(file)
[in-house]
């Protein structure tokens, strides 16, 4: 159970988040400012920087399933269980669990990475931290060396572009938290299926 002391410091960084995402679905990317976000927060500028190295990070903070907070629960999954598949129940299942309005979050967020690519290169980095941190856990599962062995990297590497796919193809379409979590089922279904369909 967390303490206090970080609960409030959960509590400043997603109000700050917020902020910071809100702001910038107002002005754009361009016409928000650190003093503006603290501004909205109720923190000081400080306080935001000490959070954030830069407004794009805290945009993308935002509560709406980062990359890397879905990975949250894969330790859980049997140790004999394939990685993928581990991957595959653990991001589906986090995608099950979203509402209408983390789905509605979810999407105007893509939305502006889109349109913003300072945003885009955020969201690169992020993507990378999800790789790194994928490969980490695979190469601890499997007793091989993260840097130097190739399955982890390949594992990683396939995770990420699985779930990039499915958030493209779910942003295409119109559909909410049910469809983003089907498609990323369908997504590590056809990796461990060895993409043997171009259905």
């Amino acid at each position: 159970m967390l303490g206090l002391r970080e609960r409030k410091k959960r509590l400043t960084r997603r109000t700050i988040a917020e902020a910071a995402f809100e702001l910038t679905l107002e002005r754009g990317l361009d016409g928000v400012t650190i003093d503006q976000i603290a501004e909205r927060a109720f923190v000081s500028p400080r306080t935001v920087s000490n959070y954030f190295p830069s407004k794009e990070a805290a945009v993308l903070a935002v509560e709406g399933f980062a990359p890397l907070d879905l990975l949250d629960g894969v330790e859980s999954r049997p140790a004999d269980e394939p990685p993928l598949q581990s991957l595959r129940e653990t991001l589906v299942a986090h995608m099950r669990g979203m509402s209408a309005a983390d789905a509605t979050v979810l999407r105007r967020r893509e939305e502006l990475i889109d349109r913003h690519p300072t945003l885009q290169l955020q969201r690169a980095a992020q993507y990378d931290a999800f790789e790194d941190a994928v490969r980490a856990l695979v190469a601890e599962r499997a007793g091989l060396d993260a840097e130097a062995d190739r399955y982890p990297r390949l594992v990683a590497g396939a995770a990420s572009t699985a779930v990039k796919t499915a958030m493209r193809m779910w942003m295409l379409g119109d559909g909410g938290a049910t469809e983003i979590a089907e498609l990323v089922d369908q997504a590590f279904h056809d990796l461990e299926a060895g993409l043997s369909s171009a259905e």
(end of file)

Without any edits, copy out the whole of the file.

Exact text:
[in-house]
């Protein structure tokens, strides 16, 4: 159970988040400012920087399933269980669990990475931290060396572009938290299926 002391410091960084995402679905990317976000927060500028190295990070903070907070629960999954598949129940299942309005979050967020690519290169980095941190856990599962062995990297590497796919193809379409979590089922279904369909 967390303490206090970080609960409030959960509590400043997603109000700050917020902020910071809100702001910038107002002005754009361009016409928000650190003093503006603290501004909205109720923190000081400080306080935001000490959070954030830069407004794009805290945009993308935002509560709406980062990359890397879905990975949250894969330790859980049997140790004999394939990685993928581990991957595959653990991001589906986090995608099950979203509402209408983390789905509605979810999407105007893509939305502006889109349109913003300072945003885009955020969201690169992020993507990378999800790789790194994928490969980490695979190469601890499997007793091989993260840097130097190739399955982890390949594992990683396939995770990420699985779930990039499915958030493209779910942003295409119109559909909410049910469809983003089907498609990323369908997504590590056809990796461990060895993409043997171009259905």
């Amino acid at each position: 159970m967390l303490g206090l002391r970080e609960r409030k410091k959960r509590l400043t960084r997603r109000t700050i988040a917020e902020a910071a995402f809100e702001l910038t679905l107002e002005r754009g990317l361009d016409g928000v400012t650190i003093d503006q976000i603290a501004e909205r927060a109720f923190v000081s500028p400080r306080t935001v920087s000490n959070y954030f190295p830069s407004k794009e990070a805290a945009v993308l903070a935002v509560e709406g399933f980062a990359p890397l907070d879905l990975l949250d629960g894969v330790e859980s999954r049997p140790a004999d269980e394939p990685p993928l598949q581990s991957l595959r129940e653990t991001l589906v299942a986090h995608m099950r669990g979203m509402s209408a309005a983390d789905a509605t979050v979810l999407r105007r967020r893509e939305e502006l990475i889109d349109r913003h690519p300072t945003l885009q290169l955020q969201r690169a980095a992020q993507y990378d931290a999800f790789e790194d941190a994928v490969r980490a856990l695979v190469a601890e599962r499997a007793g091989l060396d993260a840097e130097a062995d190739r399955y982890p990297r390949l594992v990683a590497g396939a995770a990420s572009t699985a779930v990039k796919t499915a958030m493209r193809m779910w942003m295409l379409g119109d559909g909410g938290a049910t469809e983003i979590a089907e498609l990323v089922d369908q997504a590590f279904h056809d990796l461990e299926a060895g993409l043997s369909s171009a259905e």